Above is an Adidas-sponsored re-performance of a collaboration between artists Marina Abramović and Ulay. The original work was part of a long series of experiments in the possibilities of relation-in-performance. Many of those performances had strong durational elements to them: the 1978 performance cited here involved just the two of them moving stones around in buckets. Abramović outsources the work to 11 performers for this contribution to the Adidas World Cup campaign. We watch 11 people engaged in a pointless task. Seems pretty apt.
Folks in the art world are furrowing their brows.
The FIFA/Adidas/Abramović collaboration is grotesque. But I don’t recall art critics frowning when Douglas Gordon and Philippe Parreno collaborated with Zidane—and Adidas, and La Liga—in their production, Zidane: un portrait du 21e siècle (2006). That work was only possible because Adidas saw it as good publicity. A reminder of this, for me: about five years ago, I tried to develop a program on experimental football cinema to propose to the Nike theater in Hollywood: the project fell apart because the Nike folks saw Zidane as an Adidas film.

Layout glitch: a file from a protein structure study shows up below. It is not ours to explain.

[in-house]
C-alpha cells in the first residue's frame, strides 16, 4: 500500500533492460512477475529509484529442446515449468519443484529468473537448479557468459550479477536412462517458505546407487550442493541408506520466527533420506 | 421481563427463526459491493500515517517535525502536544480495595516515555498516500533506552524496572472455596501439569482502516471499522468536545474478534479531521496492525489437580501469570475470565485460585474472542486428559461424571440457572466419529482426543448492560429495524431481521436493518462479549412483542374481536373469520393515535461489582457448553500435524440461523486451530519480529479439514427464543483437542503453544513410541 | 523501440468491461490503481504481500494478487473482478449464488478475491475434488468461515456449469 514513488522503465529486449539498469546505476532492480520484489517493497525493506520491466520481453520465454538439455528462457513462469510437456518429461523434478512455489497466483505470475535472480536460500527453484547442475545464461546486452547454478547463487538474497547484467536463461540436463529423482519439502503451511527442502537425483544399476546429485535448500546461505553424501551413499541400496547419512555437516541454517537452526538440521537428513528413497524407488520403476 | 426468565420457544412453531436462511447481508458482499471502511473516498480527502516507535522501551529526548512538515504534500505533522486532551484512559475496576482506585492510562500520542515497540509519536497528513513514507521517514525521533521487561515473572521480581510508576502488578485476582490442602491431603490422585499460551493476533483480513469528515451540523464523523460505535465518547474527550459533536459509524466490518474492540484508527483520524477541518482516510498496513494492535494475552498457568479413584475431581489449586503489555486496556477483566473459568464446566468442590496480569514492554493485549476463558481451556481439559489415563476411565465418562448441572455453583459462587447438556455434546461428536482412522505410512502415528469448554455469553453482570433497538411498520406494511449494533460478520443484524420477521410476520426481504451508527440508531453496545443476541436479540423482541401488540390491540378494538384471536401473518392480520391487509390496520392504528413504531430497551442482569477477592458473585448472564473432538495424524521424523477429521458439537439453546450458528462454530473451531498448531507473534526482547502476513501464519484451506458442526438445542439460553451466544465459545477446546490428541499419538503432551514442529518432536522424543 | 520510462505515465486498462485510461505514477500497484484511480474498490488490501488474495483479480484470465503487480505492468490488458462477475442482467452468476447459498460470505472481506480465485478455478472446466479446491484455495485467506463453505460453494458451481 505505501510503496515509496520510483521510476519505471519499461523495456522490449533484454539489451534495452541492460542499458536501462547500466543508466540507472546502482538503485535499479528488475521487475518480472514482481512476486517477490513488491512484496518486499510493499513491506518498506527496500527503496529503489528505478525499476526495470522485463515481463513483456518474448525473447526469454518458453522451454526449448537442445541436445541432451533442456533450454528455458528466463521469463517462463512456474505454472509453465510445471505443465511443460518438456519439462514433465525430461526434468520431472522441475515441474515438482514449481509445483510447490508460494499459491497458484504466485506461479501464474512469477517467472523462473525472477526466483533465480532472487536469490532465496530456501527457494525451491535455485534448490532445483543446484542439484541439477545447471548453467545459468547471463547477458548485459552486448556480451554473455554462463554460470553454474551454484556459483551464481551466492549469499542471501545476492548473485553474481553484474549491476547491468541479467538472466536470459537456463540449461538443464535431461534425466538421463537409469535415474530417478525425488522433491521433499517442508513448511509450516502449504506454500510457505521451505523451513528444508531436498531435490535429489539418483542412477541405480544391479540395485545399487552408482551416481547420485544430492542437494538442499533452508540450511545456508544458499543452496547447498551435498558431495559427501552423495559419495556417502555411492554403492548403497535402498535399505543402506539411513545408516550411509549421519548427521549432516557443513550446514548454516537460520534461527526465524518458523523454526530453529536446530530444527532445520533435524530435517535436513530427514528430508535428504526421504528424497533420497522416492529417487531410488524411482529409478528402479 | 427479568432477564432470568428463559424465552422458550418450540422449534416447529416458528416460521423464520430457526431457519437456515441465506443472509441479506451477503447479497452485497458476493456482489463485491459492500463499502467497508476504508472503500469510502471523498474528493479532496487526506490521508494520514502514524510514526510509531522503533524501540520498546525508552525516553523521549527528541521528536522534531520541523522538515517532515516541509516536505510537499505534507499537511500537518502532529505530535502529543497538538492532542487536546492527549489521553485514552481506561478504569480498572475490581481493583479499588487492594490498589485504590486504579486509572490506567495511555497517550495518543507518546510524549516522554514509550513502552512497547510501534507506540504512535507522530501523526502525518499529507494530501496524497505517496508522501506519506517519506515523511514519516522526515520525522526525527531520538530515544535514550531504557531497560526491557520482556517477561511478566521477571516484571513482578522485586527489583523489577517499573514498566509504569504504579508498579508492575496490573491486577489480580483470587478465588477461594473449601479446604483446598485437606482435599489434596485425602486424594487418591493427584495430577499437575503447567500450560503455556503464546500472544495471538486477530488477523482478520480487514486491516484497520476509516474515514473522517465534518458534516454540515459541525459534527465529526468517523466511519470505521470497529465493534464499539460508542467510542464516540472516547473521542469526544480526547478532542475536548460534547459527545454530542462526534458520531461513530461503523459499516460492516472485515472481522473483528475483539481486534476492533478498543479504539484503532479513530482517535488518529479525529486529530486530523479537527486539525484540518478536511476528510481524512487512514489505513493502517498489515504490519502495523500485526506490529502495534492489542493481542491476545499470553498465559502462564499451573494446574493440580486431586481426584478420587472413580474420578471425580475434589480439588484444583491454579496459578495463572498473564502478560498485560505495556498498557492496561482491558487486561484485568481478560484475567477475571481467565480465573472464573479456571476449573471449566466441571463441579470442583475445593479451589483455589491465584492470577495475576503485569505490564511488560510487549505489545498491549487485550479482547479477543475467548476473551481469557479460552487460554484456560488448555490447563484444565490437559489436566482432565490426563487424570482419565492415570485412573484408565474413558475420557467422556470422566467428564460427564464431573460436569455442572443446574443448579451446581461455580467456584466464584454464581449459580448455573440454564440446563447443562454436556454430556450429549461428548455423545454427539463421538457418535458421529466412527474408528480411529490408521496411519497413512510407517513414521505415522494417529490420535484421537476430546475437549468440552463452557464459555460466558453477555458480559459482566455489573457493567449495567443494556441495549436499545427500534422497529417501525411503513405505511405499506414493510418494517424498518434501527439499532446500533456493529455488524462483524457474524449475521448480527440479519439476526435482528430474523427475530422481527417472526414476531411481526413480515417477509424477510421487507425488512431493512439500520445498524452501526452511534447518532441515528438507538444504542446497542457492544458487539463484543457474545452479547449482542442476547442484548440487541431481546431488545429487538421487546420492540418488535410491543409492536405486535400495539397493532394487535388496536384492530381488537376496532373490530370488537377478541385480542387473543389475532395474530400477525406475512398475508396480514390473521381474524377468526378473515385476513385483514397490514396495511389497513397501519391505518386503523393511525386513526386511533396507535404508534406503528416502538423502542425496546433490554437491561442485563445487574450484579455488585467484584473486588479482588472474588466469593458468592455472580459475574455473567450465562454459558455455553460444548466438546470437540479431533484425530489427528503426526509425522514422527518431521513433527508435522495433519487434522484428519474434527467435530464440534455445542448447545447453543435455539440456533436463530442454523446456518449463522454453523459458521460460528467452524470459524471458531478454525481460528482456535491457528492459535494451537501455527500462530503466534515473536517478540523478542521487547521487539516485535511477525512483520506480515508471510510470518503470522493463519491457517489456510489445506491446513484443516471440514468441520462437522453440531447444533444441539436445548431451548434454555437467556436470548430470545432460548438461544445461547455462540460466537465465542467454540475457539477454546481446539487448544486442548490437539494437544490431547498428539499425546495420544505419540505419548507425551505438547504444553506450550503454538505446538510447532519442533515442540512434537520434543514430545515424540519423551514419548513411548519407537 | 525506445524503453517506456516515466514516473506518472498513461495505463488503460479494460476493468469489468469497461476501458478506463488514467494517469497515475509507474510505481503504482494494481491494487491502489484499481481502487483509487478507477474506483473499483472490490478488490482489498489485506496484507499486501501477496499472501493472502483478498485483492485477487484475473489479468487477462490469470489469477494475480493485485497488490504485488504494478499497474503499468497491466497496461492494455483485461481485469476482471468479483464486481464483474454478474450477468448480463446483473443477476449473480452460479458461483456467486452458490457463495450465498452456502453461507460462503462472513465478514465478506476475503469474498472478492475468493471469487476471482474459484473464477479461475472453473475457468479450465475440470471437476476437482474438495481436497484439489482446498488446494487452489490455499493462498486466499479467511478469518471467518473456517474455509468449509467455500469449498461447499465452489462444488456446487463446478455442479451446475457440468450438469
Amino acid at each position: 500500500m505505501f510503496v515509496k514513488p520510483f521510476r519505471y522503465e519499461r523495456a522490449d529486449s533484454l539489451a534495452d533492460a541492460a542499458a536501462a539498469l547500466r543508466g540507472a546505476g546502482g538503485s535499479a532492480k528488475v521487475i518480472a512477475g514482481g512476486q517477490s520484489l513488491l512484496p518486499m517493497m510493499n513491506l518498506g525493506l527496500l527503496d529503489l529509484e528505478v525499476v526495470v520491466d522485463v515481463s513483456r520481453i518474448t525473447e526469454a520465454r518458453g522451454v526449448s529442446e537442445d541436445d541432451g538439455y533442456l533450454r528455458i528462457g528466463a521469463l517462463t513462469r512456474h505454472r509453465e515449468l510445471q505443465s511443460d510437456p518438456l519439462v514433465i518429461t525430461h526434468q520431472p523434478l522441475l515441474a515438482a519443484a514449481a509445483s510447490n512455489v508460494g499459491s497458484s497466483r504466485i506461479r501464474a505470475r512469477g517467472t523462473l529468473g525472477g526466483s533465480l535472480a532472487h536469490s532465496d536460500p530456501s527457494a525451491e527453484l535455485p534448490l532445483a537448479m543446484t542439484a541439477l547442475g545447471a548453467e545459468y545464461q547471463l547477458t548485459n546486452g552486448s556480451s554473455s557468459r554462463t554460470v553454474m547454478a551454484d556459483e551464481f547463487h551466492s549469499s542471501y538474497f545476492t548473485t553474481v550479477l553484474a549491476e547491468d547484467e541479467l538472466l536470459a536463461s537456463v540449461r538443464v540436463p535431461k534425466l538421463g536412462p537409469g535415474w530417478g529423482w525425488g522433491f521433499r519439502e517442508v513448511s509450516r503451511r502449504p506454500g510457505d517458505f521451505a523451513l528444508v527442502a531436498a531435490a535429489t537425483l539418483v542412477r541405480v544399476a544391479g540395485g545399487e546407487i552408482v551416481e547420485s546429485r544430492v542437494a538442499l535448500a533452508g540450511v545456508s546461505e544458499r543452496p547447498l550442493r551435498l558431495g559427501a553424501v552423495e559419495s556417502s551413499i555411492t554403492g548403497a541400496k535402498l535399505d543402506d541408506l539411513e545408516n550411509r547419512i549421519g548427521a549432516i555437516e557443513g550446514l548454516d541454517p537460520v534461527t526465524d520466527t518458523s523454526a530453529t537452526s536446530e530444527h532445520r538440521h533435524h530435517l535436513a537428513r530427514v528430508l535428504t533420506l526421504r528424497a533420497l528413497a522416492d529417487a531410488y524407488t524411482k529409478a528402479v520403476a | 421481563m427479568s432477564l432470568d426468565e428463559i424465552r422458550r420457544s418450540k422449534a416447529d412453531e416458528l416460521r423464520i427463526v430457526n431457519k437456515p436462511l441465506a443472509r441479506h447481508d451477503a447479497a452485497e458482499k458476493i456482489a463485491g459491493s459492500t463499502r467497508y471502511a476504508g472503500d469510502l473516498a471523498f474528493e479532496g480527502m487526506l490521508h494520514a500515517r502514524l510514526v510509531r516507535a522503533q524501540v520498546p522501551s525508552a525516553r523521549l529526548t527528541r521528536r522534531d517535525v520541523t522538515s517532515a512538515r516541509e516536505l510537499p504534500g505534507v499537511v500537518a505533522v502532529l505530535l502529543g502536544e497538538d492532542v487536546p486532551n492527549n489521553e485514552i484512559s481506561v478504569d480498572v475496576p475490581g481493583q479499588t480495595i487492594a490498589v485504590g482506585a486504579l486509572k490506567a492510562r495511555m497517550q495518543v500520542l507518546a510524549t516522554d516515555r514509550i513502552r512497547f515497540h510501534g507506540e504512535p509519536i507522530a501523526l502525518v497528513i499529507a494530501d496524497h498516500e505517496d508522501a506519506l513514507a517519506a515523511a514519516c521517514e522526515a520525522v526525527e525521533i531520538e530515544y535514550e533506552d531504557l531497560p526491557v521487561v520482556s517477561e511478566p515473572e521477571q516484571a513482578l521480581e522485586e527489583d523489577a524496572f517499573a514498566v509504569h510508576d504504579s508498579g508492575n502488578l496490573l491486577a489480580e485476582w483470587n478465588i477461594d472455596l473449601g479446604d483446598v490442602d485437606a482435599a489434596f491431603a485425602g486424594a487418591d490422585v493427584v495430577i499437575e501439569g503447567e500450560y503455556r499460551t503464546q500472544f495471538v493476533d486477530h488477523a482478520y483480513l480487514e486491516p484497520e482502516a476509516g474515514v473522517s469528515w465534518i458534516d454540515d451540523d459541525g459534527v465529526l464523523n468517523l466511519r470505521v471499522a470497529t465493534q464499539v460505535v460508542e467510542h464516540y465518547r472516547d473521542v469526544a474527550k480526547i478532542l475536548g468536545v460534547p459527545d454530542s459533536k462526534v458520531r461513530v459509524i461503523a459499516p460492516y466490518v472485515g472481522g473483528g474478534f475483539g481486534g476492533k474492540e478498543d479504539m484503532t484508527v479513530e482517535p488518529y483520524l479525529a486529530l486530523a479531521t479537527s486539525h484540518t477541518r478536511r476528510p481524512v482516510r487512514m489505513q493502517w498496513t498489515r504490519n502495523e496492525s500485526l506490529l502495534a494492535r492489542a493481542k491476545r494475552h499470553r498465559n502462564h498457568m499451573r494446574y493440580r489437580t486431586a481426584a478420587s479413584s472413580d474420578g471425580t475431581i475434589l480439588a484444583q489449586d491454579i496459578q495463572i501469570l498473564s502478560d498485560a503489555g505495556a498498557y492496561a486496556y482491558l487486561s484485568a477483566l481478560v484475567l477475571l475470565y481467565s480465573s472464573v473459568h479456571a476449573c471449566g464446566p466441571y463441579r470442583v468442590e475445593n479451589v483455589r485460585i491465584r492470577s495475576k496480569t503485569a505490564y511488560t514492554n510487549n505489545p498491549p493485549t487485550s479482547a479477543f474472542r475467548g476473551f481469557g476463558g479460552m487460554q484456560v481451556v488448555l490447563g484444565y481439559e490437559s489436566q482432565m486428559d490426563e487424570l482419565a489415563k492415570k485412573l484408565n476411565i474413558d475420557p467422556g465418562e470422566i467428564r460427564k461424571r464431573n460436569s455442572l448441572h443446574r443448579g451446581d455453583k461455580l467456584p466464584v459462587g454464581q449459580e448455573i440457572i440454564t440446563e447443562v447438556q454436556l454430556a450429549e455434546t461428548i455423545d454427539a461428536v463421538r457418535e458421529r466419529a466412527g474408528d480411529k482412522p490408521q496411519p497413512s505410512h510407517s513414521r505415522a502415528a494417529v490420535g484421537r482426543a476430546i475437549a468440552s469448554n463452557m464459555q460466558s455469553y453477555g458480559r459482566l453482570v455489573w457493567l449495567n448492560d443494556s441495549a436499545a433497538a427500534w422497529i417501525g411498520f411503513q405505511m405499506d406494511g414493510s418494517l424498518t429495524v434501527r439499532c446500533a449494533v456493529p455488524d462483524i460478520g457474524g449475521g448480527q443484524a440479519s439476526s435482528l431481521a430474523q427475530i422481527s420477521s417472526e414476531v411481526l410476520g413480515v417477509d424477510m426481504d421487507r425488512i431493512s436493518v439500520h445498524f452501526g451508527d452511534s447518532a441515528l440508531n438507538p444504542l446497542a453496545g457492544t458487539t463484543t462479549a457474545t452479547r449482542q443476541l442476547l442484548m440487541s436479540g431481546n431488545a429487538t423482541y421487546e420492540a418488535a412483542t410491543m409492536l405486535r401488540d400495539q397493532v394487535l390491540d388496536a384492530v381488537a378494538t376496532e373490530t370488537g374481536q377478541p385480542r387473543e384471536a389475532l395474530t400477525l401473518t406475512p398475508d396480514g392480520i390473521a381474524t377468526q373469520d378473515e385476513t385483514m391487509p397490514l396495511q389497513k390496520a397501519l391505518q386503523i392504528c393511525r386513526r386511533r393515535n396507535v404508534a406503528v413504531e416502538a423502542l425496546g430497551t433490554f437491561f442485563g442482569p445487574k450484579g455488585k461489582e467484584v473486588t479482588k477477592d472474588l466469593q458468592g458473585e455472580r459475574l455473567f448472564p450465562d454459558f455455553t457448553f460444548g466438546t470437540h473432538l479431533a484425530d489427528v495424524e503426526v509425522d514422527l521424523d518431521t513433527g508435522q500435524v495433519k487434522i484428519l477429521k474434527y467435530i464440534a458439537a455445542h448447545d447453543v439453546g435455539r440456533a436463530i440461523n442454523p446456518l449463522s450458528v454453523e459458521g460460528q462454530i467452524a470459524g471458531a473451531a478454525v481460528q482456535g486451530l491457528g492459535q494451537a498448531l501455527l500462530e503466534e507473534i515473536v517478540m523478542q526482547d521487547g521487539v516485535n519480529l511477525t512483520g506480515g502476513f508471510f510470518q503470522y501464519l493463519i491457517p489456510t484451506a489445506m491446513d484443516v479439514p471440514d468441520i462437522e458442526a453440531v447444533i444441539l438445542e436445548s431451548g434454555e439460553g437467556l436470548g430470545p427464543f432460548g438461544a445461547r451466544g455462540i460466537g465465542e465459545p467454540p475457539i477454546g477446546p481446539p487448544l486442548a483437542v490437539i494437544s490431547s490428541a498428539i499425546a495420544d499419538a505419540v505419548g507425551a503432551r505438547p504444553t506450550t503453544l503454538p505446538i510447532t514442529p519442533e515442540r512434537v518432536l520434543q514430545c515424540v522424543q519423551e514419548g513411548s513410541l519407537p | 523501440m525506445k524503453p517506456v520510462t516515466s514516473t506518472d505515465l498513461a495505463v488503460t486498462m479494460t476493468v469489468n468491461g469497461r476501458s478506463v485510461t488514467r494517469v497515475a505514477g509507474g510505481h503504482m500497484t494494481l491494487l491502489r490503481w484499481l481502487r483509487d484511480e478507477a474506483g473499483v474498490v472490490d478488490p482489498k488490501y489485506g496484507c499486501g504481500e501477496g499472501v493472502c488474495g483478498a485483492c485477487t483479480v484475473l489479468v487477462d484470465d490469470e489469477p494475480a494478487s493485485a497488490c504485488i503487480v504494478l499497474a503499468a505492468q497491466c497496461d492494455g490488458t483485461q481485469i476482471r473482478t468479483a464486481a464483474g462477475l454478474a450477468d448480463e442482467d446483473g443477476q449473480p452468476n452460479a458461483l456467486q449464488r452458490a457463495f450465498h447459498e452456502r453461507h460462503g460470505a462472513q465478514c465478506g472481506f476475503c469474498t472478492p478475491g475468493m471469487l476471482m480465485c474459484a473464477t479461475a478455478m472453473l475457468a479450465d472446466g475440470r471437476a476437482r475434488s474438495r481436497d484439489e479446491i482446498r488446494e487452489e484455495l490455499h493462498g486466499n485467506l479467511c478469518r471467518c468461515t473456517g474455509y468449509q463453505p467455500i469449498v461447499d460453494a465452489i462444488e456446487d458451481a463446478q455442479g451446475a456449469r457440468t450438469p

I also don’t recall there being much irritation when Kehinde Whiley produced his 2010 advertisements for Puma. LACMA has been using that work all summer to advertise its exhibition Fútbol: The Beautiful Game. You will see this gorgeous ad for Puma’s “Africa Unity” kit on banners across Los Angeles. When male artists work with the commercial structures of football, folks in the art world enjoy the chance to feel like one of the guys. But when a woman does it, she’s whoring herself?
I’m not one to give Abramović a pass. But, excepting the medium (performance-based work v. visual art), I don’t see that she’s doing anything that much more awful than what blue-chip contemporary visual artists do pretty routinely. Why, review FIFA’s expensive special edition art posters. A complete set costs $6,589.99. There you will find an impressive (shameful!) array of artists who have licensed their work to FIFA.
Marina Abramović’s recent collaborations with dumb celebrity annoy most everyone in the neighborhood of performance art. The performance cited here was developed outside the charnel house. Her collaborations with Ulay were intense. In their own way, they could be painfully sincere. The deployment of that performance history and archive (with its serious affect, black and white photography, etc) within the World Cup economy is gross, but it is perhaps no more or less gross than anything else circling this particular drain.